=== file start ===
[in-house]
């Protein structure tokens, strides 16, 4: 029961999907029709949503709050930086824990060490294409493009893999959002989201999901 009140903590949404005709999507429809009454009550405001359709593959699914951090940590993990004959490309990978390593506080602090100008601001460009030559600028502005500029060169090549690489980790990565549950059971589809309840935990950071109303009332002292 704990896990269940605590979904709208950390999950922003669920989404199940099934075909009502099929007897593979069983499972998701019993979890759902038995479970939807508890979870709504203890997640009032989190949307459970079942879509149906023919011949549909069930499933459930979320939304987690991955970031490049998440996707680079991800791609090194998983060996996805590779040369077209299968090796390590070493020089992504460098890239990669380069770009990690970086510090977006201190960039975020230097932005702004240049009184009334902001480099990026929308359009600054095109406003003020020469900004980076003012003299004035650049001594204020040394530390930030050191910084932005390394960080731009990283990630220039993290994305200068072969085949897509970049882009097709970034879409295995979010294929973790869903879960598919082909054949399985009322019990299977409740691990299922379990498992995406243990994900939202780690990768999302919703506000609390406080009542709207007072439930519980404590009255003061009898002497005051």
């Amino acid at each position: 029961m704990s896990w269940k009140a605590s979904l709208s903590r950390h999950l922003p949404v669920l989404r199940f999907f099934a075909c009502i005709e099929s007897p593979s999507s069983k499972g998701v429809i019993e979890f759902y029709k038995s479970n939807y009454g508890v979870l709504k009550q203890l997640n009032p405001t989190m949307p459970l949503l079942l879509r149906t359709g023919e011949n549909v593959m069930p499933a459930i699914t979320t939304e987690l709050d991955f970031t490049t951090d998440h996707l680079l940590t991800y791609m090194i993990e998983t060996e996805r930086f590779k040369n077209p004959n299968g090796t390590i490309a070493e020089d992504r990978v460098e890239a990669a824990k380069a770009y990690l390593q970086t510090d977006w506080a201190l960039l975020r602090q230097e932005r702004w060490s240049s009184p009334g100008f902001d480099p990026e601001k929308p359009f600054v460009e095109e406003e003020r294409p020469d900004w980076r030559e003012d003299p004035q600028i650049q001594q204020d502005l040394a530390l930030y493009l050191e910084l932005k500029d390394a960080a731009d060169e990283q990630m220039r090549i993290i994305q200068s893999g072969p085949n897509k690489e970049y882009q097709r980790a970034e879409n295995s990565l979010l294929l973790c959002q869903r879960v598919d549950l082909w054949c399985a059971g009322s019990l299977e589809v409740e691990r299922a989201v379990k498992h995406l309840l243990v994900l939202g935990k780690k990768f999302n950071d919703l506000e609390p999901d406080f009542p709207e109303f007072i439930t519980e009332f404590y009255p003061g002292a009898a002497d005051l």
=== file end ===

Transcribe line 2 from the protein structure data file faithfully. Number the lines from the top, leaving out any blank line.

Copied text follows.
């Protein structure tokens, strides 16, 4: 029961999907029709949503709050930086824990060490294409493009893999959002989201999901 009140903590949404005709999507429809009454009550405001359709593959699914951090940590993990004959490309990978390593506080602090100008601001460009030559600028502005500029060169090549690489980790990565549950059971589809309840935990950071109303009332002292 704990896990269940605590979904709208950390999950922003669920989404199940099934075909009502099929007897593979069983499972998701019993979890759902038995479970939807508890979870709504203890997640009032989190949307459970079942879509149906023919011949549909069930499933459930979320939304987690991955970031490049998440996707680079991800791609090194998983060996996805590779040369077209299968090796390590070493020089992504460098890239990669380069770009990690970086510090977006201190960039975020230097932005702004240049009184009334902001480099990026929308359009600054095109406003003020020469900004980076003012003299004035650049001594204020040394530390930030050191910084932005390394960080731009990283990630220039993290994305200068072969085949897509970049882009097709970034879409295995979010294929973790869903879960598919082909054949399985009322019990299977409740691990299922379990498992995406243990994900939202780690990768999302919703506000609390406080009542709207007072439930519980404590009255003061009898002497005051």